They have granted wishes such as tombstones, dentures, wheelchair and stoves, and adventures such as a cross-country truck ride, having a painting lesson with a famous artist and one I got to participate in, acquiring an autographed photo of Gene Simmons of KISS and four carved pumpkin images of the band members.

I have known Cass for many years and have witnessed first hand the dedication she has for this organization and the ways she puts her heart and soul into the work. She was clearly deserving of the award.

The group that bestowed the award was one I had not heard of but was deeply moved when hearing the story of the namesakes.  They were Lt. George L. Fox, a Methodist Minister; Lt. Alexander D. Goode, a Rabbi; Lt. John P. Washington, a Roman Catholic Priest; and Lt. Clark V. Poling, a Dutch Reformed Minister. These men were assigned to the  U.S.A.T. Dorchester, which was carrying 902 men. On February 2, 1943, the ship was struck by a German submarine and rapidly took on water.  These four men were witnessed offering comfort to the terrified occupants who were plunging into the frigid water. In a supreme act of heroism, they each took off their life vests and gave them to four others. As the ship was sinking, they were seen praying. According to John Ladd, a survivor, “It was the finest thing I have seen or hope to see this side of heaven.”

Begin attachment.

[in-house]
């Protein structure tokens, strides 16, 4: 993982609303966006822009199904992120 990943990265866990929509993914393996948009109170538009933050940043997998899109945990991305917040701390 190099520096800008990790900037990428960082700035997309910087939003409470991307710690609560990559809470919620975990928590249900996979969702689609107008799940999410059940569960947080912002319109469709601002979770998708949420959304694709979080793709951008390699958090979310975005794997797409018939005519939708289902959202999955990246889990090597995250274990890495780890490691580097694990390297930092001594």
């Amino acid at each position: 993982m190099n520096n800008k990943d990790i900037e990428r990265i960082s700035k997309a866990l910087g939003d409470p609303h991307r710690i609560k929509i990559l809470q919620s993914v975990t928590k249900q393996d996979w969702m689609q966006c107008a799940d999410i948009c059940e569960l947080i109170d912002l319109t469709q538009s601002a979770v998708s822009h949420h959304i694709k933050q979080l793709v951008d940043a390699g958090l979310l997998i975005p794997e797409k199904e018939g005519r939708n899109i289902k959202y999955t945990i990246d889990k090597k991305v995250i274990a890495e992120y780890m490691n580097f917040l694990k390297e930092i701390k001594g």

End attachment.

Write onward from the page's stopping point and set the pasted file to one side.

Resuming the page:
Their legacy lives on. In the hotel ballroom were numerous military personnel; some active duty and others retired, from all branches and of all ranks. Several were chaplains themselves. For this avowed crunchy granola, left of center, pacifist, being in a room filled with service men and women was a change from that of my customary crowd. I was delighted to hear, not glorifying of war, but a devotion to peace. As the story of the men unfolded before us, I was struck by the winding road that led the chaplains to the pivotal moment. One of them had nearly died at age 12 but lived on to become a hero. Each of them made a conscious choice to enter the seminary and the military. Each of them was assigned to the Dorchester and happened to be on board when the ship was attacked. It led me to ponder the concept of ‘meant to be.’ Was it pre-ordained that this event occur and that the four of them had their roles to play? 

There were others honored with applause who were families of the chaplains, survivors and those who died on that day.

I plan to visit the chapel which located in Philadelphia so I can immerse myself in the energy of such devotion.

This past weekend, I immersed myself in the juicy, playful, light, lovely, dark, soul deep, bone marrow core, Earth-shaking, birth-giving, uplifting, dance ’til you drop,  life-enhancing, righteously angry, shadowy, frightening, flirtatious, fluid realm of womanhood when I attended the Womanly Arts Experience created by Regena Thomashauer (a.k.a. Mama Gena). I had heard of her back in the early 2000s and was drawn to her calls- it -like- she- sees- it-speaking-truth- to -power-from -the heart- in -yo’- face-irreverent attitude.